44. Interview Julian Assange. Not about politics – about his interior – he has tremendous skills and has made extraordinary achievements. He’s also an outlier-the kind of person you enjoy learning from

    1. There are a few documentaries out on him but it would be interesting to see how Julian interacts with Tim. Julian is a hard one to interview, I would think.

  45. Eric Brende could be a really cool interview. Author of “Better Off: Flipping the Switch on Technology”. Great read. Clearly a different type of “excellence” that you can deconstruct.

  46. Hi Tim, quick question: I read on your Book Club page that you buy the book rights for books that you like. I think it’s a cool idea, and was wondering how and why you do this?


  47. Hey Tim, you have a tendency to respond with “No, …” in many of your conversations, and in spots where you are not disagreeing. Just wanted to point out the only clunky speech habit I’ve noticed while listening to your excellent conversations. Thanks for your work!

  48. Wholesome. Satisfying. That was a solid interview with a truly great curator of wisdom. Thanks Tim. Keep challenging us to grow.

  49. Loved listening to this! And the comment about “Literature being the original internet” is so true. While I’m guilty of not reading “older” books because I’ve assumed they are “irrelevant” this podcast helped me realize the timeless wisdom of messages (like Seneca) rather than focusing on “it’s too old.”

  50. Just a thought Tim– you asked Maria if she is ever tempted to do listacles to get more clicks/shares, etc., and I wonder why is this a temptation? You have a large audience and I assume you are comfortable– do you have a need for your audience to be larger if compromising your principles (which it sounds like you’re saying that would be) is the price you would pay? You are an amazing person who is accomplishing so much. Who you are and what you do is so valuable and I encourage you to stay true to what you feel is right, and the right audience of the right size will be there for you. Thank you for all your work!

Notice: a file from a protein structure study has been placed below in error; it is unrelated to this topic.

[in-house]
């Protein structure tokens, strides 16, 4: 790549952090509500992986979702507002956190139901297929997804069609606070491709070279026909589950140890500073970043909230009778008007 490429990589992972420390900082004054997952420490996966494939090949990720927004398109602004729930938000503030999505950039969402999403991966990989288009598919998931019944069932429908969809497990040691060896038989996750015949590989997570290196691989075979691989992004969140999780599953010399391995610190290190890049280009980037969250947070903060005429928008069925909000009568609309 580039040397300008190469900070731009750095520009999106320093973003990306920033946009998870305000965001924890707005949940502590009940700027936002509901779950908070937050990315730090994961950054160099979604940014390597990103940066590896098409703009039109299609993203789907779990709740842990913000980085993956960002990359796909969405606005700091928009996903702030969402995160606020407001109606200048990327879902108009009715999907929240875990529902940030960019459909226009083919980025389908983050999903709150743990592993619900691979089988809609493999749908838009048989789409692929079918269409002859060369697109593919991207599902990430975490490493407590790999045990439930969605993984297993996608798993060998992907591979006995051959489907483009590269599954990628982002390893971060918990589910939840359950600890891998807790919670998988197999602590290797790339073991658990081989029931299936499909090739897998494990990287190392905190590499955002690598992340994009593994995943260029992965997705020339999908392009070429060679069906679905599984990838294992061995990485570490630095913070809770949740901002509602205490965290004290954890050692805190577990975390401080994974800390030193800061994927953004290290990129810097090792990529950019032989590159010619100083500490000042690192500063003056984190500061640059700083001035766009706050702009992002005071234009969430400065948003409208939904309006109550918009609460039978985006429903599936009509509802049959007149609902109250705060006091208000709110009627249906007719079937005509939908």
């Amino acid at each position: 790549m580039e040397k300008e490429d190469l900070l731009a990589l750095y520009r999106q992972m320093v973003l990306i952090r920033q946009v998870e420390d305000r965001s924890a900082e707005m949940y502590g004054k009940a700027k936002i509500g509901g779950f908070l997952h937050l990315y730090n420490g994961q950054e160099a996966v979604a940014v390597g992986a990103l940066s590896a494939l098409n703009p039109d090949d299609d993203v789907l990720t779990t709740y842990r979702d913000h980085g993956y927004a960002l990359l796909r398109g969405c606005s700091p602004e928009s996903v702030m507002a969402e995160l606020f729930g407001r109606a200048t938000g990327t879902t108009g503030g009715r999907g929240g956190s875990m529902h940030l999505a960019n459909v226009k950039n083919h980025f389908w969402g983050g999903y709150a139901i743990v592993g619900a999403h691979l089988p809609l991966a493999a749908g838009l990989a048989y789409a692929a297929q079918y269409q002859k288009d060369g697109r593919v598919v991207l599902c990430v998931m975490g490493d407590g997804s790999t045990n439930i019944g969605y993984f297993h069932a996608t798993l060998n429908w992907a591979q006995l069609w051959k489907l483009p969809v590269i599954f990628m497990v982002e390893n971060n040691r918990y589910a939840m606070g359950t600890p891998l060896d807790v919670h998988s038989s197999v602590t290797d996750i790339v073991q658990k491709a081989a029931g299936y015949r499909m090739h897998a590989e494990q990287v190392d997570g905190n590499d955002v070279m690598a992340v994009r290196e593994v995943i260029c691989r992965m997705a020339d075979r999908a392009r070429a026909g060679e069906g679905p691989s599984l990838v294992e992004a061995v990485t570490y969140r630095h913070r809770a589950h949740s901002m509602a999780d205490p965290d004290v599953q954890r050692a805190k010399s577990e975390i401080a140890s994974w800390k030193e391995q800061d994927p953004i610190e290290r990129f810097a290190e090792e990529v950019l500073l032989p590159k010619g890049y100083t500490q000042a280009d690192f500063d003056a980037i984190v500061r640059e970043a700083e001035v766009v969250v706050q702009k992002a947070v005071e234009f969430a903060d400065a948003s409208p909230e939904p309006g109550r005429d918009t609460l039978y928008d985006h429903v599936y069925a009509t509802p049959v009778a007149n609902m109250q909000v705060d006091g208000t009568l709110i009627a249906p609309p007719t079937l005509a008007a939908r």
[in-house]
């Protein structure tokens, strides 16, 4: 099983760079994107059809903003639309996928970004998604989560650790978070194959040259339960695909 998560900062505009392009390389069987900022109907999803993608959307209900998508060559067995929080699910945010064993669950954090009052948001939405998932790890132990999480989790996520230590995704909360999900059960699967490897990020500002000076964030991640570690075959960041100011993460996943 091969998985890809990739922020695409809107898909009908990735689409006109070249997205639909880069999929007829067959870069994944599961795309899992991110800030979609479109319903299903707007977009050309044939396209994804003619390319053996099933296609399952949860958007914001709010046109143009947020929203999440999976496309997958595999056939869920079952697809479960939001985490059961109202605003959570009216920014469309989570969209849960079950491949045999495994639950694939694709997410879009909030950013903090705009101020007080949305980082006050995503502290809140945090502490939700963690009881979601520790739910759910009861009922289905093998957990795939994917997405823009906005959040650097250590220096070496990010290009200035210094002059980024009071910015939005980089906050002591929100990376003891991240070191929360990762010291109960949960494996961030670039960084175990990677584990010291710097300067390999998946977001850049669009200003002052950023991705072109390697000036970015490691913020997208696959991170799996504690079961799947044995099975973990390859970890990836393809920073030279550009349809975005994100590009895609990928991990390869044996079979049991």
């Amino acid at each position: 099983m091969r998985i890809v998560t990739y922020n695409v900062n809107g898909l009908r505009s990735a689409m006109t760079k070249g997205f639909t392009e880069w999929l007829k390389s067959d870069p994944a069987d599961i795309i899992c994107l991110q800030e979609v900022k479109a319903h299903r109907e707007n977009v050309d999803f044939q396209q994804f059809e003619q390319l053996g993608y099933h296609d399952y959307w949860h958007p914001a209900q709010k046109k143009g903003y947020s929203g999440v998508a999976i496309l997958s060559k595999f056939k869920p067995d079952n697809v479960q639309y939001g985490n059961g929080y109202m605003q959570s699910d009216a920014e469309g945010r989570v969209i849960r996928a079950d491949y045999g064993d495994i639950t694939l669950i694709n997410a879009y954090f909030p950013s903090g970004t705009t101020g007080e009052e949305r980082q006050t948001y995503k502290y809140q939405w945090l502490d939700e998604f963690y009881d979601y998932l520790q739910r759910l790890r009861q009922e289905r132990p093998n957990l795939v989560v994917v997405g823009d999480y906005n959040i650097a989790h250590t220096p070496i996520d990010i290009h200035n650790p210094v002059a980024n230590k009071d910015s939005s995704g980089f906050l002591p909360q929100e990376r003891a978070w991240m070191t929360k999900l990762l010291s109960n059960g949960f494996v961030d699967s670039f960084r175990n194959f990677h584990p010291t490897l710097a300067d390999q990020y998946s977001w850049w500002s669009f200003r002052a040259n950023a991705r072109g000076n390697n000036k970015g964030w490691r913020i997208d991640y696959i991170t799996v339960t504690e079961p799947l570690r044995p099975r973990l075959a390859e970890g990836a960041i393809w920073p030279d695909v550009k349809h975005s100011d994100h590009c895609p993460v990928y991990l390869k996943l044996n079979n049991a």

51. Hi Tim,

    Maria’s first quote sums it up.

    I love her hyper-productive nature too. After publishing eBook #8 in 4 months I can find serious value in this interview.

    She’s a dynamo.

    For me, doing what counts or what really matters, and building my day around what I value, keeps me creating 6 to 7 blog posts daily, publish an eBook every 10 to 14 days, and helping my clients.

    Build your day ONLY around what you most value.

    For me on the networking front, that’s blog commenting.

    So I comment, and promote others, and spend so little time on social because I’m busy writing more eBooks, blog posts, and articles for clients.

    Once in a while trim that fat. Let go stuff you find yourself doing that you don’t value and you’ll learn how to be mind numbingly prolific.

    Thanks for the inspired share as always Tim and Mari!

    Tweeting from Fiji.


    1. Question about that…are you saying that you use blog commenting exclusively for traffic generation, and spending the rest of your time producing your work?

      If so, I’m all about adapting that for myself. Please explain.

  52. Next interview, only if Brian Chicken is unavailable, personally I would love an interview with Robert Kiyosaki, thanks for the awesome work Tim!

  53. thank you so much – both Tim and Maria – for this great inteview with tons of great advice. This will help me a lot – and of cource i signed up for the newsletter on immediately – this site is stunning.

    Best regards


  54. For evernote: What works for me is using the clearly app for evernote to remove the formatting then clip it to evernote and then copy drag any screenshots into the note. It gets rid of all the meta data, buttons, etc on the website but keeps the text, links, and pictures on the page. If you have the clearly app installed when you go to clip something to evernote choose the dropdown option “simplified article”. So you’ll need to download the clearly app and web clipper app from

    1. A more general approach for anyone using Mac is to install Plain Clip ( which strips formatting from text on the clipboard. Put in on your Dock and click it whenever needed. On Windows there used to be a similar program called ClipStrip but it doesn’t seem to be available anymore.